Browse Prior Art Database

System Recovery for Co-Requisite Files that are Updated during Product Installation

IP.com Disclosure Number: IPCOM000111842D
Original Publication Date: 1994-Apr-01
Included in the Prior Art Database: 2005-Mar-26
Document File: 2 page(s) / 63K

Publishing Venue

IBM

Related People

Edel, TR: AUTHOR [+2]

Abstract

The problem addressed by this article is the removal of software product (A) that shares file(s) with another software product (B) which was installed after software product (A). This creates inter-product co-requisite dependencies which are unknown to either product. If the shared file(s) are removed or modified when software product (A) is removed, then the subsequently installed software product (B) may not function properly. This condition is handled even though there is no ability in installation procedures to account for co-requisites. Software products need not expose these co-requisite dependencies. Consequently, the base operating system can be transparent to the relationships while still providing for software product removals.

This text was extracted from an ASCII text file.
This is the abbreviated version, containing approximately 52% of the total text.

System Recovery for Co-Requisite Files that are Updated during Product
Installation

      The problem addressed by this article is the removal of
software product (A) that shares file(s) with another software
product (B) which was installed after software product (A).  This
creates inter-product co-requisite dependencies which are unknown to
either product.  If the shared file(s) are removed or modified when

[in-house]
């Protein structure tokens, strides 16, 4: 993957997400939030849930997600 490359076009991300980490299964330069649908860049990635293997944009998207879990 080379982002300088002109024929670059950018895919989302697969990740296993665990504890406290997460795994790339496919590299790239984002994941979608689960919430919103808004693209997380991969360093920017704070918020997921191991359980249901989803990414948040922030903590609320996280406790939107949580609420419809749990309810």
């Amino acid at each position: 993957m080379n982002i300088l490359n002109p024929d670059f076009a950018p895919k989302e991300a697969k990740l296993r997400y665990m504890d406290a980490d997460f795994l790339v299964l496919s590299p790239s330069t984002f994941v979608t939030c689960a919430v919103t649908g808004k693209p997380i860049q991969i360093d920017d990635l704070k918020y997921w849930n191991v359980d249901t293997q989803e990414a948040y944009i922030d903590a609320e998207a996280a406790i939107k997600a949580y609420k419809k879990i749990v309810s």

software product (A) is removed, then the subsequently installed
software product (B) may not function properly.  This condition is
handled even though there is no ability in installation procedures to
account for co-requisites.  Software products need not expose these
co-requisite dependencies.  Consequently, the base operating system
can be transparent to the relationships while still providing for
software product removals.

      There are multiple reasons why it is necessary to remove a
product (software products in the context of this disclosure) after
it has been installed.  For example, incompatibilities with a prior
version, poor performance, unexpected runtime results, workstation
configuration changes, disk space management, etc., are all valid
reasons to remove an installed product from a user's workstation.
The installation of a given product may create new files, delete
unwanted files, and update existing files during the course of its
installation process.  Multiple products may share co-requisite
dependencies on other products that must be installed in order for
their product to properly function.  To effect a product's removal
from a workstation, even though the product never anticipated the
need for such a function, req...